Lenten Cooking

   Posted by: liz    in faith, family, food

i swear i haven’t given up blogging for lent! i’ve been busy reading and studying and reading some more, that when i sit down to put my thoughts on paper, i’m at a loss for words. i once learned that the more you read, the better your writing becomes. well, i’ve proven that wrong! i’ve been reading blogs, books, and articles by the dozens these past few weeks, and my writing has become non-existent! i have many thoughts running through my head, and i’m so glad for the time i have put aside to wade through these thoughts, read great minds who have thought these thoughts before.

so today, our third Lenten Feast Day, i will share with you three recipes i’ve made during Lent (when we weren’t cycling through the stomach virus in our house this week!) based around a whole-food diet (real foods, not processed, boxed or packaged ingredients) during Lent. two of them are from The Enchanted Broccoli Forest, and the others are from cooking blogs where i find a lot of my current favorite whole-wheat recipes.

Corn Chowder with tossed salad, and Whole Wheat Bread (dinner!)

Banana-Chocolate Chip (protein) Bread (snacking!) with homemade chocolate chips!

Whole Wheat Pasta with vegetable marinara, salad.

in the “keeping it real” department, the whole wheat bread didn’t turn out this time, and it was completely my fault. i’ve been successful scores of times in the past with this recipe, so don’t let that keep you from trying it (you CAN bake with yeast!). i pulled the bread out of the oven too soon (i didn’t set a timer) and it was practically raw in the middle. once toasted, it was slightly palatable to hungry boys, but not enough for me to enjoy it. but i will do it again this week, as i continue to bake our daily bread.

these pictures are from a walk we took three weeks ago, on a warm sunday afternoon. it didn’t look warm because of the snow on the ground, but it was a lot warmer than it is today (sunny, no snow!) at 38 degrees for a high! i will not look at the forecast again until we are assured no more freezing temperatures, and now more snow or freezing rain.


Let Evening Come ~Jane Kenyon

   Posted by: liz    in faith

Let the light of late afternoon
shine through chinks in the barn, moving
up the bales as the sun moves down.

Let the cricket take up chafing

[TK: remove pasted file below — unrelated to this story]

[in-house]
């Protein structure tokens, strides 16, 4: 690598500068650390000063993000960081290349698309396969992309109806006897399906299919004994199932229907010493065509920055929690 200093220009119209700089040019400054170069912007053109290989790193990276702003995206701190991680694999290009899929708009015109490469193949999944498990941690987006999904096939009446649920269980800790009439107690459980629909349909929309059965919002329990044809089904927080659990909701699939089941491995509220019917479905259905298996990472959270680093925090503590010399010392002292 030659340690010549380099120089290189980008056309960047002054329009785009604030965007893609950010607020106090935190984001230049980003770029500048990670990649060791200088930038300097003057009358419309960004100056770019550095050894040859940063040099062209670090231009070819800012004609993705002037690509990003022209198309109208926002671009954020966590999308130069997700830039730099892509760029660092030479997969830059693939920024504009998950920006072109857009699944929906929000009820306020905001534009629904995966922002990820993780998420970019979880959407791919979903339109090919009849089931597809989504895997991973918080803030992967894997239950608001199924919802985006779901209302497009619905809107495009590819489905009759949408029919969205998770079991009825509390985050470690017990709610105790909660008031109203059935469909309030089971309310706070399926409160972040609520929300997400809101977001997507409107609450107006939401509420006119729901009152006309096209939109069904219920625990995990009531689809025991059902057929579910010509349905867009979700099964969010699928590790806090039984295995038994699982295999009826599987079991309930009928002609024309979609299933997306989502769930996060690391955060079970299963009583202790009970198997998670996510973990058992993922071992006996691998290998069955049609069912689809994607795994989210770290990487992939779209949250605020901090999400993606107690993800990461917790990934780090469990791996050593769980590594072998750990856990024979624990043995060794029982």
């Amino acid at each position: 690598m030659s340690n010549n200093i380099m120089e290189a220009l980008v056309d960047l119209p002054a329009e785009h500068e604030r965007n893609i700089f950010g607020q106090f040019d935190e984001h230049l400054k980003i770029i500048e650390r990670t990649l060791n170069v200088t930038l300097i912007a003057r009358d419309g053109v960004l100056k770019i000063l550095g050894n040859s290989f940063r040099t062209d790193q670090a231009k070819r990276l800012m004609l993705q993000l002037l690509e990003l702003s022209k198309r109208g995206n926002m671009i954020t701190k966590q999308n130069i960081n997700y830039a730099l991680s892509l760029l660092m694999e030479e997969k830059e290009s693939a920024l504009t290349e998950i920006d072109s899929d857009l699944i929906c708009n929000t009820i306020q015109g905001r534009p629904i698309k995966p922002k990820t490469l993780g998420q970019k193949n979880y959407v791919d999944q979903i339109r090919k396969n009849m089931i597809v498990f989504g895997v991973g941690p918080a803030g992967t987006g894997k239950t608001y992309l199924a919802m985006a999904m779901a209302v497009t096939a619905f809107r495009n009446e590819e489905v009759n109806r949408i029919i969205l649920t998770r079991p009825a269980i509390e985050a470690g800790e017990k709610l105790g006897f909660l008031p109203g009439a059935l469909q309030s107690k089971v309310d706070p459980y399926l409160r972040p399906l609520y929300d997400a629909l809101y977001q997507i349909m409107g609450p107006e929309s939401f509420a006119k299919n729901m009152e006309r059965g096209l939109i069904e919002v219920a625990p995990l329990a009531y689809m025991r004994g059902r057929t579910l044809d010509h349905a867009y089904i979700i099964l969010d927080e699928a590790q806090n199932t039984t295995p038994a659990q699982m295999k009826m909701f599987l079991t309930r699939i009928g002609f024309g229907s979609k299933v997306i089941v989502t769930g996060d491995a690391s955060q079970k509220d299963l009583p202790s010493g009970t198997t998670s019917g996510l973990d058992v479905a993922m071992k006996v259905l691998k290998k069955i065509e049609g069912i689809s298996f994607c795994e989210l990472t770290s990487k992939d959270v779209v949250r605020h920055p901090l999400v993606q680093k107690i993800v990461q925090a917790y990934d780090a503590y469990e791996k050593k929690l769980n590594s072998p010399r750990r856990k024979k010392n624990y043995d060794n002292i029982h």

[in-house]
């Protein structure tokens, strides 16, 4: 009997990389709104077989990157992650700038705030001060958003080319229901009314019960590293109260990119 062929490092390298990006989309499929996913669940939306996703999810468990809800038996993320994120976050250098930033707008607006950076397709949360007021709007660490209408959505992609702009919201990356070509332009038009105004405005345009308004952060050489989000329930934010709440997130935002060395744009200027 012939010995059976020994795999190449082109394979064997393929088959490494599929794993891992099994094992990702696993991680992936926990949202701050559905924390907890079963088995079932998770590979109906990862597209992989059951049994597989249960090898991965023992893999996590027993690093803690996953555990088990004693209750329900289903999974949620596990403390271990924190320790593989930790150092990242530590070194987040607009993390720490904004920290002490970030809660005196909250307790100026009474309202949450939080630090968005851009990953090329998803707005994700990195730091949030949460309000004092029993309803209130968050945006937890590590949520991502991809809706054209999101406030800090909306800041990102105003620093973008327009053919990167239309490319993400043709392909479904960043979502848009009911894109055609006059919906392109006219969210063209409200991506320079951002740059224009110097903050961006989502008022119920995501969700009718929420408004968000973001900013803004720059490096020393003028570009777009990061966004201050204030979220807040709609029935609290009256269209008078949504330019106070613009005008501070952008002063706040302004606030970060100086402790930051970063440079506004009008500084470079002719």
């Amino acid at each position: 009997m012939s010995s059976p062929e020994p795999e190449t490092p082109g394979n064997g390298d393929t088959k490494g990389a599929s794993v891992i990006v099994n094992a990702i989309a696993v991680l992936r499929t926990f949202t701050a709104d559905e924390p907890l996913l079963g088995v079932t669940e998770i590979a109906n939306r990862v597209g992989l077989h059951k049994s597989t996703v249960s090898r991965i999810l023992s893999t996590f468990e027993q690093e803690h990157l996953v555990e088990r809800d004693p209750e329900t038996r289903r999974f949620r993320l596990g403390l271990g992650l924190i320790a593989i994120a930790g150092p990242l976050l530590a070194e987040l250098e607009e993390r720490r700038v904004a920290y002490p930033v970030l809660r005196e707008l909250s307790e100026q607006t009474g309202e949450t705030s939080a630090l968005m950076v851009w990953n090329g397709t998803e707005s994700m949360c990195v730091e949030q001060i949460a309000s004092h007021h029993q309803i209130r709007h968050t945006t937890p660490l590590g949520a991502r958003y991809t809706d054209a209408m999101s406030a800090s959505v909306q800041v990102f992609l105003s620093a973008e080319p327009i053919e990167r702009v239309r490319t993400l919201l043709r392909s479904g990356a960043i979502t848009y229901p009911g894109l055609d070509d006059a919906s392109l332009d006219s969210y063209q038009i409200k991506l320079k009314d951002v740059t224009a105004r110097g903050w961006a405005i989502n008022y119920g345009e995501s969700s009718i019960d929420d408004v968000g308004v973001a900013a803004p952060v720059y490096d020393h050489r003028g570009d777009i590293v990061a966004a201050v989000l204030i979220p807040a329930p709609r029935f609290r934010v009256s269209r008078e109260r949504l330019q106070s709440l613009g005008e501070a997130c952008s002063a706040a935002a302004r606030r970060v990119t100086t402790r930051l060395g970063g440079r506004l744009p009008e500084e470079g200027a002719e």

as a woman takes up her needles
and her yarn. Let evening come.

Let dew collect on the hoe abandoned
in long grass. Let the stars appear
and the moon disclose her silver horn.

Let the fox go back to its sandy den.
Let the wind die down. Let the shed
go black inside. Let evening come.

To the bottle in the ditch, to the scoop
in the oats, to air in the lung
let evening come.

Let it come, as it will, and don't
be afraid. God does not leave us
comfortless, so let evening come. 

a Lenten feast of suffering

   Posted by: liz    in faith

i have no words for you today. it’s a FEAST day, and yet i’m word-less as i ponder the suffering of Christ in these 40 days before Easter.

~ survivor guilt, perhaps for japan. humans suffering, dying, at the hands of a mighty wave of movement and water.

~ a moving account from our friend and pastor this morning about church planting in cuba that has me feeling guilty at our material wealth and freedom to worship. on our drive home from church, i asked kenny, “what would suffering for Christ look like in our life? how on earth could we possibly SUFFER for Christ in this free country, with the means we’ve been given?”

we are blessed in ways we don’t even realize and we are a country of lazy believers, too spoiled to recognize that worshiping freely is a gift.


lent ~ from/to dust…

   Posted by: liz    in faith, family

i hope your fat tuesdays/mardi gras celebrations were fun and fat! first of all, this is for my friend heather:

here are some posts that other, more-together bloggers have put together regarding practicing Lent in your home:

~~ kerry at A Ten O’Clock Scholar always has great ideas….

~~ as does jessica at Homemaking Through the Church Year…she is also hosting a read-together of Purgatorio during Lent.

~~ rachel held evans has a list of 40 ideas for Lent if you’re still searching for ideas on how to observe and celebrate the days before Easter.